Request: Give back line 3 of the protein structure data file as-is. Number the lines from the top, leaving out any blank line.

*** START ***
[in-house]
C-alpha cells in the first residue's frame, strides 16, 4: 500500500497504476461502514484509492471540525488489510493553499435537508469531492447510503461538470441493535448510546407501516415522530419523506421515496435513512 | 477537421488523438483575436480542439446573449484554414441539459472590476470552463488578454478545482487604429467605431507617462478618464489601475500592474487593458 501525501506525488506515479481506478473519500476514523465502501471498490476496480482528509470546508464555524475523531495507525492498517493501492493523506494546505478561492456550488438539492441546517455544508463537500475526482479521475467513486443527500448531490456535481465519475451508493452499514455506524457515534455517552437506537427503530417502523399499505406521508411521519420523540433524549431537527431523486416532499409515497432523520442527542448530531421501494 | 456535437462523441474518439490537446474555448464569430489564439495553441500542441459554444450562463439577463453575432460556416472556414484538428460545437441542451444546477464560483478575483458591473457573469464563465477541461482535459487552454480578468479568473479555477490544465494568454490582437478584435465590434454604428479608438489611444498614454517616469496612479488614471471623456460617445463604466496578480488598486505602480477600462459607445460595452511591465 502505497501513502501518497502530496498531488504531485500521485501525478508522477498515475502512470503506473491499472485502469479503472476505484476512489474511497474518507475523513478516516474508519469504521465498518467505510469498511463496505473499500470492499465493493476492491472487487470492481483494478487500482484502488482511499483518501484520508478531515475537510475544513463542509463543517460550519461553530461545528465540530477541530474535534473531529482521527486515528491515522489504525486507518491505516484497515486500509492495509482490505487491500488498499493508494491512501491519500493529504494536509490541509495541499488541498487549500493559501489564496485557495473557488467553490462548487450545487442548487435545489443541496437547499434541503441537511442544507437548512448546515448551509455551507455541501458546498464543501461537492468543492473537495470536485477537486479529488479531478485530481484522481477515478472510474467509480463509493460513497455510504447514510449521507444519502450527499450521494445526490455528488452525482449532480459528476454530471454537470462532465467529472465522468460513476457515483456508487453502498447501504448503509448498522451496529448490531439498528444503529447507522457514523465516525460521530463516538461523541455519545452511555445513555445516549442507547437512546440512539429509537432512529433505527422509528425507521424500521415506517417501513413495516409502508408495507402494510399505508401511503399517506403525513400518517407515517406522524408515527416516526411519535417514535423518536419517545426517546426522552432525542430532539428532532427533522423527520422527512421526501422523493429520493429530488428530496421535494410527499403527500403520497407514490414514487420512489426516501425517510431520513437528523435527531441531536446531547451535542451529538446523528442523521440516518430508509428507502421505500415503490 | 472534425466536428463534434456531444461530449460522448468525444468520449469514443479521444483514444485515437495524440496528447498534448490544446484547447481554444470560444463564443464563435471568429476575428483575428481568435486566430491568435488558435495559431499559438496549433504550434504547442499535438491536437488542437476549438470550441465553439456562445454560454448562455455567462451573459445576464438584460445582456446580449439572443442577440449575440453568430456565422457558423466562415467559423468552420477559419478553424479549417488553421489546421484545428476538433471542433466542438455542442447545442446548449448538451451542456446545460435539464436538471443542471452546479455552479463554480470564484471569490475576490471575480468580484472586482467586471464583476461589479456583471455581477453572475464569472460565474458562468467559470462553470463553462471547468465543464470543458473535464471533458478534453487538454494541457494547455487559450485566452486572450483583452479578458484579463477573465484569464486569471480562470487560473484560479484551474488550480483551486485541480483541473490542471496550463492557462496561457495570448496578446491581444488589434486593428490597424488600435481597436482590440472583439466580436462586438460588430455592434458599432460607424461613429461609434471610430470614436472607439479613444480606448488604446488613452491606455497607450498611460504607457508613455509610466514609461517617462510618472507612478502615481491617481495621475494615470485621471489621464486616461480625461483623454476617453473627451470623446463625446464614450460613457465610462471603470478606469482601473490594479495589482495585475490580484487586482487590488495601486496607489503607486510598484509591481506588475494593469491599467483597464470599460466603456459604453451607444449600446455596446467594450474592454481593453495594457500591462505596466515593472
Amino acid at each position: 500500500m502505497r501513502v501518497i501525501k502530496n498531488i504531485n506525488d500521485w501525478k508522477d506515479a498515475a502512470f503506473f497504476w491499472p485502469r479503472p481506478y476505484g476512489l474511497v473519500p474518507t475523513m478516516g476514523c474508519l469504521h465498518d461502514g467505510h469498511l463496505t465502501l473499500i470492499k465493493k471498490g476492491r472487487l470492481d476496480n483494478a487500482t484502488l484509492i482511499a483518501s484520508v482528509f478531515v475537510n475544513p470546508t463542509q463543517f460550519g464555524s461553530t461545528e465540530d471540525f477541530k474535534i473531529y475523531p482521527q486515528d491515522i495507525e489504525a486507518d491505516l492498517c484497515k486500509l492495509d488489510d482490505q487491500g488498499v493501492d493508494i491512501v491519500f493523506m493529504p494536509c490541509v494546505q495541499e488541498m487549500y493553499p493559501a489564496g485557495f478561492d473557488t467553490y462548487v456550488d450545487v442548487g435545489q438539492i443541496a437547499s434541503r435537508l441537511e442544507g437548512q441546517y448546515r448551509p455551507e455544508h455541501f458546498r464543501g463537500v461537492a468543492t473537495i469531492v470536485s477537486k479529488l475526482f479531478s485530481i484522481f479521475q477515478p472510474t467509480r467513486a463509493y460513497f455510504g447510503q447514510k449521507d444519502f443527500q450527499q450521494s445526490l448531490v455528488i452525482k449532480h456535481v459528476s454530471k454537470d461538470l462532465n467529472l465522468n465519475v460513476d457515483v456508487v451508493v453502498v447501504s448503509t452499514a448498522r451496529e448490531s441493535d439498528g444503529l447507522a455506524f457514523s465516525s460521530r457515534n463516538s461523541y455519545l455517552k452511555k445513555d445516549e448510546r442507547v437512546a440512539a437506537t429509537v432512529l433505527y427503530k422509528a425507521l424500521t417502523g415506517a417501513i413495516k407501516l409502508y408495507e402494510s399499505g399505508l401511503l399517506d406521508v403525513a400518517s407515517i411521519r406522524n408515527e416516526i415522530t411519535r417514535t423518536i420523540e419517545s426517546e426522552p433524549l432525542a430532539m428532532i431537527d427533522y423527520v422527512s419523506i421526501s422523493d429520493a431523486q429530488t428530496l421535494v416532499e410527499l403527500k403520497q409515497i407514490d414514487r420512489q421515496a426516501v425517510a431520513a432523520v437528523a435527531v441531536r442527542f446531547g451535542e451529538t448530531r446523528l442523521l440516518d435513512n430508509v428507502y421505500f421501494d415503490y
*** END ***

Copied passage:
Amino acid at each position: 500500500m502505497r501513502v501518497i501525501k502530496n498531488i504531485n506525488d500521485w501525478k508522477d506515479a498515475a502512470f503506473f497504476w491499472p485502469r479503472p481506478y476505484g476512489l474511497v473519500p474518507t475523513m478516516g476514523c474508519l469504521h465498518d461502514g467505510h469498511l463496505t465502501l473499500i470492499k465493493k471498490g476492491r472487487l470492481d476496480n483494478a487500482t484502488l484509492i482511499a483518501s484520508v482528509f478531515v475537510n475544513p470546508t463542509q463543517f460550519g464555524s461553530t461545528e465540530d471540525f477541530k474535534i473531529y475523531p482521527q486515528d491515522i495507525e489504525a486507518d491505516l492498517c484497515k486500509l492495509d488489510d482490505q487491500g488498499v493501492d493508494i491512501v491519500f493523506m493529504p494536509c490541509v494546505q495541499e488541498m487549500y493553499p493559501a489564496g485557495f478561492d473557488t467553490y462548487v456550488d450545487v442548487g435545489q438539492i443541496a437547499s434541503r435537508l441537511e442544507g437548512q441546517y448546515r448551509p455551507e455544508h455541501f458546498r464543501g463537500v461537492a468543492t473537495i469531492v470536485s477537486k479529488l475526482f479531478s485530481i484522481f479521475q477515478p472510474t467509480r467513486a463509493y460513497f455510504g447510503q447514510k449521507d444519502f443527500q450527499q450521494s445526490l448531490v455528488i452525482k449532480h456535481v459528476s454530471k454537470d461538470l462532465n467529472l465522468n465519475v460513476d457515483v456508487v451508493v453502498v447501504s448503509t452499514a448498522r451496529e448490531s441493535d439498528g444503529l447507522a455506524f457514523s465516525s460521530r457515534n463516538s461523541y455519545l455517552k452511555k445513555d445516549e448510546r442507547v437512546a440512539a437506537t429509537v432512529l433505527y427503530k422509528a425507521l424500521t417502523g415506517a417501513i413495516k407501516l409502508y408495507e402494510s399499505g399505508l401511503l399517506d406521508v403525513a400518517s407515517i411521519r406522524n408515527e416516526i415522530t411519535r417514535t423518536i420523540e419517545s426517546e426522552p433524549l432525542a430532539m428532532i431537527d427533522y423527520v422527512s419523506i421526501s422523493d429520493a431523486q429530488t428530496l421535494v416532499e410527499l403527500k403520497q409515497i407514490d414514487r420512489q421515496a426516501v425517510a431520513a432523520v437528523a435527531v441531536r442527542f446531547g451535542e451529538t448530531r446523528l442523521l440516518d435513512n430508509v428507502y421505500f421501494d415503490y